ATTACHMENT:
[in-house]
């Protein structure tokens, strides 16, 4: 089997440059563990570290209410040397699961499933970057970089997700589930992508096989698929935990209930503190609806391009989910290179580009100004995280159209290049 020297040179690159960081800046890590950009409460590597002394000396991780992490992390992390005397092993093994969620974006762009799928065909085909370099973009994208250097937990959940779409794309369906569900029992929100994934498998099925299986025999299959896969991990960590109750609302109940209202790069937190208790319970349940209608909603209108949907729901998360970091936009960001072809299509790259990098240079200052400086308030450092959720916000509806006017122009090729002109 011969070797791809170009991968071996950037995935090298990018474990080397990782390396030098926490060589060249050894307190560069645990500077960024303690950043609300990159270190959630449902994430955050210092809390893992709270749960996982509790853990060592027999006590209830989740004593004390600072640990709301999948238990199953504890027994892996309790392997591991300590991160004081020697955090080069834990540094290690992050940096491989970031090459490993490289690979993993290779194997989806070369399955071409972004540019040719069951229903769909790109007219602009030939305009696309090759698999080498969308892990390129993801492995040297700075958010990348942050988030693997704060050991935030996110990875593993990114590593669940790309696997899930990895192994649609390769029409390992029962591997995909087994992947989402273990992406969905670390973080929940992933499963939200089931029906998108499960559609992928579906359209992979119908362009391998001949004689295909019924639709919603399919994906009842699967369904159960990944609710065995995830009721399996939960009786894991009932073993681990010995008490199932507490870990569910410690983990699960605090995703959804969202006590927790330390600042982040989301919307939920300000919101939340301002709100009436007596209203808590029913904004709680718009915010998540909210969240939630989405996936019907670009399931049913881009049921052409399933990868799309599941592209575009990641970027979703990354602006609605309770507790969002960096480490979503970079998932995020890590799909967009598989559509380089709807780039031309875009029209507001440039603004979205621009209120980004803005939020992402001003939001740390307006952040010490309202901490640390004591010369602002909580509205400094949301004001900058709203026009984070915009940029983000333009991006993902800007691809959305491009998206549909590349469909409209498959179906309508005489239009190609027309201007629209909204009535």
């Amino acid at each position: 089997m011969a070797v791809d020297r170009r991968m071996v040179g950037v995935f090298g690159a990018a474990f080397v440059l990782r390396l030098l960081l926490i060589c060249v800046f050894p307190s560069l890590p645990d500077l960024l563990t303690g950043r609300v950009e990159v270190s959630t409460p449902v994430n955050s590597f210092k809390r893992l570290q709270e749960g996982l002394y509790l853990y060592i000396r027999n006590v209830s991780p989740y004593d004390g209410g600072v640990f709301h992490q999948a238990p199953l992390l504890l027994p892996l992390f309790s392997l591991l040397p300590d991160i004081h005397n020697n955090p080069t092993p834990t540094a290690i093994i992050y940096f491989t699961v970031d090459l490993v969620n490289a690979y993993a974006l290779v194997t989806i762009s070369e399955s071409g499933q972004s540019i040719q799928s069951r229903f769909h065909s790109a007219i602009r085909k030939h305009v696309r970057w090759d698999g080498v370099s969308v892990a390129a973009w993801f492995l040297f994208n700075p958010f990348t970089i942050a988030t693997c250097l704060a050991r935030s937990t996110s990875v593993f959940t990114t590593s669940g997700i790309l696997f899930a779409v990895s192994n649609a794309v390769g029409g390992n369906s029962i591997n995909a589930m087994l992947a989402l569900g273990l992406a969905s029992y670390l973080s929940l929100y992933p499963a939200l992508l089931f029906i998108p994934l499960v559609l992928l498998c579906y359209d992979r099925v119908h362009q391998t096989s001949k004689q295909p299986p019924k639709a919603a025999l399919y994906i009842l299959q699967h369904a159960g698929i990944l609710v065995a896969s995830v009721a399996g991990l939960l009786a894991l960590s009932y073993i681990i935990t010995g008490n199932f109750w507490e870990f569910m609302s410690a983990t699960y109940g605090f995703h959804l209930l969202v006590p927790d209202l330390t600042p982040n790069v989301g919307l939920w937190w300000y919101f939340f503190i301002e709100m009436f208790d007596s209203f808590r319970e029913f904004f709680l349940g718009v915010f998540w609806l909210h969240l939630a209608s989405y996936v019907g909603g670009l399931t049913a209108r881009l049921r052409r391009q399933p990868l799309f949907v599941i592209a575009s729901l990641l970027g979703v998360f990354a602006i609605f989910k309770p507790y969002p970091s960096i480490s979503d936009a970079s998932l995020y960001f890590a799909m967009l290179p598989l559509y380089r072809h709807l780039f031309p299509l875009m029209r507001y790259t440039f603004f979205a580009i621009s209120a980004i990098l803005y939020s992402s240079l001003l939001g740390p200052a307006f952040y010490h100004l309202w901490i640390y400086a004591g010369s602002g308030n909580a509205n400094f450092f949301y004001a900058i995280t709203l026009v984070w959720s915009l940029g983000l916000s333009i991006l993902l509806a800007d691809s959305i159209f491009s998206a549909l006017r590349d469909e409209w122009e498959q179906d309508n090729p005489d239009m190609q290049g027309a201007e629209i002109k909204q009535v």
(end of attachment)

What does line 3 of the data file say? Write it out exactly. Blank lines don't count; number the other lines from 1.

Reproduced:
């Amino acid at each position: 089997m011969a070797v791809d020297r170009r991968m071996v040179g950037v995935f090298g690159a990018a474990f080397v440059l990782r390396l030098l960081l926490i060589c060249v800046f050894p307190s560069l890590p645990d500077l960024l563990t303690g950043r609300v950009e990159v270190s959630t409460p449902v994430n955050s590597f210092k809390r893992l570290q709270e749960g996982l002394y509790l853990y060592i000396r027999n006590v209830s991780p989740y004593d004390g209410g600072v640990f709301h992490q999948a238990p199953l992390l504890l027994p892996l992390f309790s392997l591991l040397p300590d991160i004081h005397n020697n955090p080069t092993p834990t540094a290690i093994i992050y940096f491989t699961v970031d090459l490993v969620n490289a690979y993993a974006l290779v194997t989806i762009s070369e399955s071409g499933q972004s540019i040719q799928s069951r229903f769909h065909s790109a007219i602009r085909k030939h305009v696309r970057w090759d698999g080498v370099s969308v892990a390129a973009w993801f492995l040297f994208n700075p958010f990348t970089i942050a988030t693997c250097l704060a050991r935030s937990t996110s990875v593993f959940t990114t590593s669940g997700i790309l696997f899930a779409v990895s192994n649609a794309v390769g029409g390992n369906s029962i591997n995909a589930m087994l992947a989402l569900g273990l992406a969905s029992y670390l973080s929940l929100y992933p499963a939200l992508l089931f029906i998108p994934l499960v559609l992928l498998c579906y359209d992979r099925v119908h362009q391998t096989s001949k004689q295909p299986p019924k639709a919603a025999l399919y994906i009842l299959q699967h369904a159960g698929i990944l609710v065995a896969s995830v009721a399996g991990l939960l009786a894991l960590s009932y073993i681990i935990t010995g008490n199932f109750w507490e870990f569910m609302s410690a983990t699960y109940g605090f995703h959804l209930l969202v006590p927790d209202l330390t600042p982040n790069v989301g919307l939920w937190w300000y919101f939340f503190i301002e709100m009436f208790d007596s209203f808590r319970e029913f904004f709680l349940g718009v915010f998540w609806l909210h969240l939630a209608s989405y996936v019907g909603g670009l399931t049913a209108r881009l049921r052409r391009q399933p990868l799309f949907v599941i592209a575009s729901l990641l970027g979703v998360f990354a602006i609605f989910k309770p507790y969002p970091s960096i480490s979503d936009a970079s998932l995020y960001f890590a799909m967009l290179p598989l559509y380089r072809h709807l780039f031309p299509l875009m029209r507001y790259t440039f603004f979205a580009i621009s209120a980004i990098l803005y939020s992402s240079l001003l939001g740390p200052a307006f952040y010490h100004l309202w901490i640390y400086a004591g010369s602002g308030n909580a509205n400094f450092f949301y004001a900058i995280t709203l026009v984070w959720s915009l940029g983000l916000s333009i991006l993902l509806a800007d691809s959305i159209f491009s998206a549909l006017r590349d469909e409209w122009e498959q179906d309508n090729p005489d239009m190609q290049g027309a201007e629209i002109k909204q009535v």